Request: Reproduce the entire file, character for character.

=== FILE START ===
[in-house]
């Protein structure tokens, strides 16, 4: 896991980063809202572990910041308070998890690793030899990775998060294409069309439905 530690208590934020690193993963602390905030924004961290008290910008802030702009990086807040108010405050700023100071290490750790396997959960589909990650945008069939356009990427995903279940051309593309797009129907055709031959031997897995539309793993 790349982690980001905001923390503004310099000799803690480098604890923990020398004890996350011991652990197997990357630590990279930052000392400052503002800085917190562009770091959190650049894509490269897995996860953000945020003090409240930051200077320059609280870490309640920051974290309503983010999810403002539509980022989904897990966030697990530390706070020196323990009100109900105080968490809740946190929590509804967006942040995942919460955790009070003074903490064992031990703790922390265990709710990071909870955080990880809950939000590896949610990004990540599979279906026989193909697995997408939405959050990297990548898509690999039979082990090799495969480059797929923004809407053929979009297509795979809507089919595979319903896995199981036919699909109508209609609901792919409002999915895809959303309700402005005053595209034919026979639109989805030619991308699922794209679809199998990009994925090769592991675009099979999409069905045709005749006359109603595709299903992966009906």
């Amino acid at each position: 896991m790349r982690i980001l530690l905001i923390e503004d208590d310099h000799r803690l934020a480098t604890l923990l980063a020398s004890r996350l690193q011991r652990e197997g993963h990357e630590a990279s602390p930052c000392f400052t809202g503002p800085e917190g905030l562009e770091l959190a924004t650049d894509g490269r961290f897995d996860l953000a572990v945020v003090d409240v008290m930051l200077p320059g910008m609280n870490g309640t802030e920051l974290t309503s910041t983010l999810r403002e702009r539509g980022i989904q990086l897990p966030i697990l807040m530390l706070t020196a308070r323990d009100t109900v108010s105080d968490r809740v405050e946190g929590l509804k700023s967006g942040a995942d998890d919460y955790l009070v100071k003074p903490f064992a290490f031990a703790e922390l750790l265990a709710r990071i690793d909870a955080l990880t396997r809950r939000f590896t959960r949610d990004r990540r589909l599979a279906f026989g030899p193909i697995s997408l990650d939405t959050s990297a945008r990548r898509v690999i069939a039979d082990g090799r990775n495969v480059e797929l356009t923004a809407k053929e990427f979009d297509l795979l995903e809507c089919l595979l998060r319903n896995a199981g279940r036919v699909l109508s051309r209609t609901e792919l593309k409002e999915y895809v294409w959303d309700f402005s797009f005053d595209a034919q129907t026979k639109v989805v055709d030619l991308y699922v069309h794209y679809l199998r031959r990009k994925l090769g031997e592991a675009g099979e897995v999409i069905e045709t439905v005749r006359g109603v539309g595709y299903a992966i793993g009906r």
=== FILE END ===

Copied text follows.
[in-house]
């Protein structure tokens, strides 16, 4: 896991980063809202572990910041308070998890690793030899990775998060294409069309439905 530690208590934020690193993963602390905030924004961290008290910008802030702009990086807040108010405050700023100071290490750790396997959960589909990650945008069939356009990427995903279940051309593309797009129907055709031959031997897995539309793993 790349982690980001905001923390503004310099000799803690480098604890923990020398004890996350011991652990197997990357630590990279930052000392400052503002800085917190562009770091959190650049894509490269897995996860953000945020003090409240930051200077320059609280870490309640920051974290309503983010999810403002539509980022989904897990966030697990530390706070020196323990009100109900105080968490809740946190929590509804967006942040995942919460955790009070003074903490064992031990703790922390265990709710990071909870955080990880809950939000590896949610990004990540599979279906026989193909697995997408939405959050990297990548898509690999039979082990090799495969480059797929923004809407053929979009297509795979809507089919595979319903896995199981036919699909109508209609609901792919409002999915895809959303309700402005005053595209034919026979639109989805030619991308699922794209679809199998990009994925090769592991675009099979999409069905045709005749006359109603595709299903992966009906």
């Amino acid at each position: 896991m790349r982690i980001l530690l905001i923390e503004d208590d310099h000799r803690l934020a480098t604890l923990l980063a020398s004890r996350l690193q011991r652990e197997g993963h990357e630590a990279s602390p930052c000392f400052t809202g503002p800085e917190g905030l562009e770091l959190a924004t650049d894509g490269r961290f897995d996860l953000a572990v945020v003090d409240v008290m930051l200077p320059g910008m609280n870490g309640t802030e920051l974290t309503s910041t983010l999810r403002e702009r539509g980022i989904q990086l897990p966030i697990l807040m530390l706070t020196a308070r323990d009100t109900v108010s105080d968490r809740v405050e946190g929590l509804k700023s967006g942040a995942d998890d919460y955790l009070v100071k003074p903490f064992a290490f031990a703790e922390l750790l265990a709710r990071i690793d909870a955080l990880t396997r809950r939000f590896t959960r949610d990004r990540r589909l599979a279906f026989g030899p193909i697995s997408l990650d939405t959050s990297a945008r990548r898509v690999i069939a039979d082990g090799r990775n495969v480059e797929l356009t923004a809407k053929e990427f979009d297509l795979l995903e809507c089919l595979l998060r319903n896995a199981g279940r036919v699909l109508s051309r209609t609901e792919l593309k409002e999915y895809v294409w959303d309700f402005s797009f005053d595209a034919q129907t026979k639109v989805v055709d030619l991308y699922v069309h794209y679809l199998r031959r990009k994925l090769g031997e592991a675009g099979e897995v999409i069905e045709t439905v005749r006359g109603v539309g595709y299903a992966i793993g009906r």